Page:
The Madness of the Day  

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Train wreck at Montparnasse (October 22, 1895) by Studio Lévy and Sons.
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Train wreck at Montparnasse (October 22, 1895) by Studio Lévy and Sons.

"The Madness of the Day" is a 14-page short story by French writer Maurice Blanchot. Originally published in French as "La Folie du Jour," in 1973, it was translated by Lydia Davis and published by Station Hill Press in 1981.

The litblog A Journey Round My Skull remarks that "Blanchot should be introduced to the Lovecraft crowd.

"Can I describe my trials? I was not able to walk, or breathe, or eat. My breath was made of stone, my body of water, and yet I was dying of thirst. One day they thrust me into the ground; the doctors covered me with mud. What work went on at the bottom of that earth! Who says it's cold? It's a bed of fire, it's a bramble bush. When I got up I could feel nothing. My sense of touch was floating six feet away from me; if anyone entered the room, I would cry out, but the knife was serenely cutting me up. Yes, I became a skeleton. At night my thinness would rise up before me to terrify me. As it came and went it insulted me, it tired me out; oh, I was certainly very tired."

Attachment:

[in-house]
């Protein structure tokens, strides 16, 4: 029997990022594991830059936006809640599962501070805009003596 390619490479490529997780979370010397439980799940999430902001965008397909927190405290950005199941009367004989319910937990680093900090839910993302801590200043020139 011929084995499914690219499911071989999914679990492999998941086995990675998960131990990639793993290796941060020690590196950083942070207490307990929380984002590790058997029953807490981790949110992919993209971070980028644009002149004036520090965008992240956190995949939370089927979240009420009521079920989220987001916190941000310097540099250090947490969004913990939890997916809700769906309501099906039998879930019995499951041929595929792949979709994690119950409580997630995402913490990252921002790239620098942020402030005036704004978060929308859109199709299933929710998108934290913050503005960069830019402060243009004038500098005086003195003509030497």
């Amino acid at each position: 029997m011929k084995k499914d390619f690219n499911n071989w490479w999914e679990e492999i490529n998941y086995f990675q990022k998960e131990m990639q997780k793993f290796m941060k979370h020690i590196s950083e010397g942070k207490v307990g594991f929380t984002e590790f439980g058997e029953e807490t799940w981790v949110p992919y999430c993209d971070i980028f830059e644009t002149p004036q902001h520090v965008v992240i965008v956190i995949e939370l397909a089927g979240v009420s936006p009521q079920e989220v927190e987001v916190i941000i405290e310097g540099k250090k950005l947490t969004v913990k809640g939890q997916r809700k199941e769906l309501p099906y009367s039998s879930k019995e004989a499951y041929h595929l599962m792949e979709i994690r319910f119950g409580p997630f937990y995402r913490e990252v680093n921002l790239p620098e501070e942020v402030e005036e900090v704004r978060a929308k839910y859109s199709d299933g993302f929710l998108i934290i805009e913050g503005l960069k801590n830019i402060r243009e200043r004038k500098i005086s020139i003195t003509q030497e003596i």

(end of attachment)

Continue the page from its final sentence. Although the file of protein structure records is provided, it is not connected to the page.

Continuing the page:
Unless indicated otherwise, the text in this article is either based on Wikipedia article "The Madness of the Day" or another language Wikipedia page thereof used under the terms of the GNU Free Documentation License; or on original research by Jahsonic and friends. See Art and Popular Culture's copyright notice.

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